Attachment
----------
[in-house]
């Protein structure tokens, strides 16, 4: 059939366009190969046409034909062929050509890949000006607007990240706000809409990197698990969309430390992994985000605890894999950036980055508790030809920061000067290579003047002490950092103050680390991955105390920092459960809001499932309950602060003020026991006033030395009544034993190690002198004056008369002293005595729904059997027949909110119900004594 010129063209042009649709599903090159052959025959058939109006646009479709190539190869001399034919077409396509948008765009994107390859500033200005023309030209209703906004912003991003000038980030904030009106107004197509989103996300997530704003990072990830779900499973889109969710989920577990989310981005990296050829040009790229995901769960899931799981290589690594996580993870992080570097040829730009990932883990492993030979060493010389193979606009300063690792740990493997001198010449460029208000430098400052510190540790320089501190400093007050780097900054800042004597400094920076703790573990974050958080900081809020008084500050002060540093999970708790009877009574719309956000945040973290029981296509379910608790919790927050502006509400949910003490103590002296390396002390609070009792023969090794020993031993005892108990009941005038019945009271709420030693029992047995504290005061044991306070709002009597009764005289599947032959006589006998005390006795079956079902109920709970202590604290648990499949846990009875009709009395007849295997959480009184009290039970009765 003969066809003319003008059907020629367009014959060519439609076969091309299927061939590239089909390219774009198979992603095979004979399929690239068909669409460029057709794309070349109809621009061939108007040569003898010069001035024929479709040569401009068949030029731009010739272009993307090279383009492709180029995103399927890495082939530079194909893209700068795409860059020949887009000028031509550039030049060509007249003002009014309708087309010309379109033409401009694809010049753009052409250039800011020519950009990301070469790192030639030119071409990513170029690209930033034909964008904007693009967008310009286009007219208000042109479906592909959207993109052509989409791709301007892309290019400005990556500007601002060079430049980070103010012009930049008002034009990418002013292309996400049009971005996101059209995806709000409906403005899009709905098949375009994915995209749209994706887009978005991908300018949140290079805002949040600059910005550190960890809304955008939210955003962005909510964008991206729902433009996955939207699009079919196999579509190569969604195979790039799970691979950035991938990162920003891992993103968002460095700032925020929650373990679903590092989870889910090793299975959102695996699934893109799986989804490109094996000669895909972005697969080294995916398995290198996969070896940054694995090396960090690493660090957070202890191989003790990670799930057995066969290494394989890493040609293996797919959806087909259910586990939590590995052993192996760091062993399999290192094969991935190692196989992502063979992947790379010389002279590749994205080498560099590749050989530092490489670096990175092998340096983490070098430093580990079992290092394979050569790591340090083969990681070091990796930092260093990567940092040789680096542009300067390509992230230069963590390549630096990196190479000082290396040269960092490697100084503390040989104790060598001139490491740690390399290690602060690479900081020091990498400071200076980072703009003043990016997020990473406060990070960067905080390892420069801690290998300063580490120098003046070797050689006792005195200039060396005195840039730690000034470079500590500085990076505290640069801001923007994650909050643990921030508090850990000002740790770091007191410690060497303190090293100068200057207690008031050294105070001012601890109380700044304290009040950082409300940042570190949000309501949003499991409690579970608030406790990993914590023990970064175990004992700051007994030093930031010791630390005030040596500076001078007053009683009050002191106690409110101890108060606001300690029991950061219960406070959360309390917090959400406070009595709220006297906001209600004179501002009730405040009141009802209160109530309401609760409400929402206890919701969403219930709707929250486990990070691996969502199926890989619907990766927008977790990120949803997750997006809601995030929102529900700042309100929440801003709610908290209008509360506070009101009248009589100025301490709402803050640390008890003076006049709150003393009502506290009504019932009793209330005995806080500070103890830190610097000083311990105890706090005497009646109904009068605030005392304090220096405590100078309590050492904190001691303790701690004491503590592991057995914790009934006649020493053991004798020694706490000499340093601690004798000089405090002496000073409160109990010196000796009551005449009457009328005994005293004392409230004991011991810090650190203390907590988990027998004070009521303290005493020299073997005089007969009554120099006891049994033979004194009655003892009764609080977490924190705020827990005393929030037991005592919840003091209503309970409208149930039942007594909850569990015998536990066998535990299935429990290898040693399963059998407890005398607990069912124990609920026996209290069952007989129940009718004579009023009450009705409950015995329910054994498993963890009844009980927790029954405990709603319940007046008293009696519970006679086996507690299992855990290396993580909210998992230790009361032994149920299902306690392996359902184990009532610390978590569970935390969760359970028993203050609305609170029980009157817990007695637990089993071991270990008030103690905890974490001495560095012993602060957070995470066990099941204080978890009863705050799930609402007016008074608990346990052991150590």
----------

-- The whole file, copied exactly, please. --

[in-house]
């Protein structure tokens, strides 16, 4: 059939366009190969046409034909062929050509890949000006607007990240706000809409990197698990969309430390992994985000605890894999950036980055508790030809920061000067290579003047002490950092103050680390991955105390920092459960809001499932309950602060003020026991006033030395009544034993190690002198004056008369002293005595729904059997027949909110119900004594 010129063209042009649709599903090159052959025959058939109006646009479709190539190869001399034919077409396509948008765009994107390859500033200005023309030209209703906004912003991003000038980030904030009106107004197509989103996300997530704003990072990830779900499973889109969710989920577990989310981005990296050829040009790229995901769960899931799981290589690594996580993870992080570097040829730009990932883990492993030979060493010389193979606009300063690792740990493997001198010449460029208000430098400052510190540790320089501190400093007050780097900054800042004597400094920076703790573990974050958080900081809020008084500050002060540093999970708790009877009574719309956000945040973290029981296509379910608790919790927050502006509400949910003490103590002296390396002390609070009792023969090794020993031993005892108990009941005038019945009271709420030693029992047995504290005061044991306070709002009597009764005289599947032959006589006998005390006795079956079902109920709970202590604290648990499949846990009875009709009395007849295997959480009184009290039970009765 003969066809003319003008059907020629367009014959060519439609076969091309299927061939590239089909390219774009198979992603095979004979399929690239068909669409460029057709794309070349109809621009061939108007040569003898010069001035024929479709040569401009068949030029731009010739272009993307090279383009492709180029995103399927890495082939530079194909893209700068795409860059020949887009000028031509550039030049060509007249003002009014309708087309010309379109033409401009694809010049753009052409250039800011020519950009990301070469790192030639030119071409990513170029690209930033034909964008904007693009967008310009286009007219208000042109479906592909959207993109052509989409791709301007892309290019400005990556500007601002060079430049980070103010012009930049008002034009990418002013292309996400049009971005996101059209995806709000409906403005899009709905098949375009994915995209749209994706887009978005991908300018949140290079805002949040600059910005550190960890809304955008939210955003962005909510964008991206729902433009996955939207699009079919196999579509190569969604195979790039799970691979950035991938990162920003891992993103968002460095700032925020929650373990679903590092989870889910090793299975959102695996699934893109799986989804490109094996000669895909972005697969080294995916398995290198996969070896940054694995090396960090690493660090957070202890191989003790990670799930057995066969290494394989890493040609293996797919959806087909259910586990939590590995052993192996760091062993399999290192094969991935190692196989992502063979992947790379010389002279590749994205080498560099590749050989530092490489670096990175092998340096983490070098430093580990079992290092394979050569790591340090083969990681070091990796930092260093990567940092040789680096542009300067390509992230230069963590390549630096990196190479000082290396040269960092490697100084503390040989104790060598001139490491740690390399290690602060690479900081020091990498400071200076980072703009003043990016997020990473406060990070960067905080390892420069801690290998300063580490120098003046070797050689006792005195200039060396005195840039730690000034470079500590500085990076505290640069801001923007994650909050643990921030508090850990000002740790770091007191410690060497303190090293100068200057207690008031050294105070001012601890109380700044304290009040950082409300940042570190949000309501949003499991409690579970608030406790990993914590023990970064175990004992700051007994030093930031010791630390005030040596500076001078007053009683009050002191106690409110101890108060606001300690029991950061219960406070959360309390917090959400406070009595709220006297906001209600004179501002009730405040009141009802209160109530309401609760409400929402206890919701969403219930709707929250486990990070691996969502199926890989619907990766927008977790990120949803997750997006809601995030929102529900700042309100929440801003709610908290209008509360506070009101009248009589100025301490709402803050640390008890003076006049709150003393009502506290009504019932009793209330005995806080500070103890830190610097000083311990105890706090005497009646109904009068605030005392304090220096405590100078309590050492904190001691303790701690004491503590592991057995914790009934006649020493053991004798020694706490000499340093601690004798000089405090002496000073409160109990010196000796009551005449009457009328005994005293004392409230004991011991810090650190203390907590988990027998004070009521303290005493020299073997005089007969009554120099006891049994033979004194009655003892009764609080977490924190705020827990005393929030037991005592919840003091209503309970409208149930039942007594909850569990015998536990066998535990299935429990290898040693399963059998407890005398607990069912124990609920026996209290069952007989129940009718004579009023009450009705409950015995329910054994498993963890009844009980927790029954405990709603319940007046008293009696519970006679086996507690299992855990290396993580909210998992230790009361032994149920299902306690392996359902184990009532610390978590569970935390969760359970028993203050609305609170029980009157817990007695637990089993071991270990008030103690905890974490001495560095012993602060957070995470066990099941204080978890009863705050799930609402007016008074608990346990052991150590």